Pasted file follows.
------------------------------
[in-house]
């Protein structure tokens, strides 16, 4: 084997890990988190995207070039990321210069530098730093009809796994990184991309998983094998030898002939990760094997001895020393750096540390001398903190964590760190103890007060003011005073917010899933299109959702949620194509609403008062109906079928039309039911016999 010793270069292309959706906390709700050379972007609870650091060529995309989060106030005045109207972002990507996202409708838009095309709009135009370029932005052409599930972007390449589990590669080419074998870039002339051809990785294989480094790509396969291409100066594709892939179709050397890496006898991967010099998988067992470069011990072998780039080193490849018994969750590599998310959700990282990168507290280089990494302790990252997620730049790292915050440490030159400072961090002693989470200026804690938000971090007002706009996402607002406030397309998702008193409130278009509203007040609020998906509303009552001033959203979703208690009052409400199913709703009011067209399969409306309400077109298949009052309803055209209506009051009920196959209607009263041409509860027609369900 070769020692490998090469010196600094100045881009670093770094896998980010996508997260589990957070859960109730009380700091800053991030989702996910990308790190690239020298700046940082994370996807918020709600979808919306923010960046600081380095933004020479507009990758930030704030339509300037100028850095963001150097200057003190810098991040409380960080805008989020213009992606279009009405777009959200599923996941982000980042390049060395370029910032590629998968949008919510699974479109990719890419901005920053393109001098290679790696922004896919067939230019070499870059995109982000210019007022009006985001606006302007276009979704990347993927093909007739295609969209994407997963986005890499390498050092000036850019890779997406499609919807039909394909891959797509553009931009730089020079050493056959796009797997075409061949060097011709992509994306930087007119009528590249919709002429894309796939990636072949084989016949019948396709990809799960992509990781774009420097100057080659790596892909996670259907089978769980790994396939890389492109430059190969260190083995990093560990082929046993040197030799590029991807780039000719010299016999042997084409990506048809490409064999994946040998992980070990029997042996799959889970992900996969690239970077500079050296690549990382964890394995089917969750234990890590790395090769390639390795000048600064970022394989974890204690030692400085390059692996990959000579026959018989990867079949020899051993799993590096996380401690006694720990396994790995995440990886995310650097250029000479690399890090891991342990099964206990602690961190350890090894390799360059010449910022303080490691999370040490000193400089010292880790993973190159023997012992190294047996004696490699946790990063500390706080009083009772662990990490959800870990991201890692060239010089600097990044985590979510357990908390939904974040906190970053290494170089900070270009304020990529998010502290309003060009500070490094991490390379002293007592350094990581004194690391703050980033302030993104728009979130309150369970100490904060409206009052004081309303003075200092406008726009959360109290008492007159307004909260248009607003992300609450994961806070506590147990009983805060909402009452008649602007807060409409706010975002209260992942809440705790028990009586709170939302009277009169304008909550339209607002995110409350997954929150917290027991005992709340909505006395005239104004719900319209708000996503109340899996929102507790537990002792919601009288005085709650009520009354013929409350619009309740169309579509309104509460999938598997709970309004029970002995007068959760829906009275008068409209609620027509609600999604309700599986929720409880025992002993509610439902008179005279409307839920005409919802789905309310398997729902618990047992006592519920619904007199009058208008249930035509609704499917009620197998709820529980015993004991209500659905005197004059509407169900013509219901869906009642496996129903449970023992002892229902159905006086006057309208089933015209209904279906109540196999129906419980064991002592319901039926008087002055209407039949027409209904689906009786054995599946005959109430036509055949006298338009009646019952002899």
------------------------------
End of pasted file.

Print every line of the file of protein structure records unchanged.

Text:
[in-house]
């Protein structure tokens, strides 16, 4: 084997890990988190995207070039990321210069530098730093009809796994990184991309998983094998030898002939990760094997001895020393750096540390001398903190964590760190103890007060003011005073917010899933299109959702949620194509609403008062109906079928039309039911016999 010793270069292309959706906390709700050379972007609870650091060529995309989060106030005045109207972002990507996202409708838009095309709009135009370029932005052409599930972007390449589990590669080419074998870039002339051809990785294989480094790509396969291409100066594709892939179709050397890496006898991967010099998988067992470069011990072998780039080193490849018994969750590599998310959700990282990168507290280089990494302790990252997620730049790292915050440490030159400072961090002693989470200026804690938000971090007002706009996402607002406030397309998702008193409130278009509203007040609020998906509303009552001033959203979703208690009052409400199913709703009011067209399969409306309400077109298949009052309803055209209506009051009920196959209607009263041409509860027609369900 070769020692490998090469010196600094100045881009670093770094896998980010996508997260589990957070859960109730009380700091800053991030989702996910990308790190690239020298700046940082994370996807918020709600979808919306923010960046600081380095933004020479507009990758930030704030339509300037100028850095963001150097200057003190810098991040409380960080805008989020213009992606279009009405777009959200599923996941982000980042390049060395370029910032590629998968949008919510699974479109990719890419901005920053393109001098290679790696922004896919067939230019070499870059995109982000210019007022009006985001606006302007276009979704990347993927093909007739295609969209994407997963986005890499390498050092000036850019890779997406499609919807039909394909891959797509553009931009730089020079050493056959796009797997075409061949060097011709992509994306930087007119009528590249919709002429894309796939990636072949084989016949019948396709990809799960992509990781774009420097100057080659790596892909996670259907089978769980790994396939890389492109430059190969260190083995990093560990082929046993040197030799590029991807780039000719010299016999042997084409990506048809490409064999994946040998992980070990029997042996799959889970992900996969690239970077500079050296690549990382964890394995089917969750234990890590790395090769390639390795000048600064970022394989974890204690030692400085390059692996990959000579026959018989990867079949020899051993799993590096996380401690006694720990396994790995995440990886995310650097250029000479690399890090891991342990099964206990602690961190350890090894390799360059010449910022303080490691999370040490000193400089010292880790993973190159023997012992190294047996004696490699946790990063500390706080009083009772662990990490959800870990991201890692060239010089600097990044985590979510357990908390939904974040906190970053290494170089900070270009304020990529998010502290309003060009500070490094991490390379002293007592350094990581004194690391703050980033302030993104728009979130309150369970100490904060409206009052004081309303003075200092406008726009959360109290008492007159307004909260248009607003992300609450994961806070506590147990009983805060909402009452008649602007807060409409706010975002209260992942809440705790028990009586709170939302009277009169304008909550339209607002995110409350997954929150917290027991005992709340909505006395005239104004719900319209708000996503109340899996929102507790537990002792919601009288005085709650009520009354013929409350619009309740169309579509309104509460999938598997709970309004029970002995007068959760829906009275008068409209609620027509609600999604309700599986929720409880025992002993509610439902008179005279409307839920005409919802789905309310398997729902618990047992006592519920619904007199009058208008249930035509609704499917009620197998709820529980015993004991209500659905005197004059509407169900013509219901869906009642496996129903449970023992002892229902159905006086006057309208089933015209209904279906109540196999129906419980064991002592319901039926008087002055209407039949027409209904689906009786054995599946005959109430036509055949006298338009009646019952002899």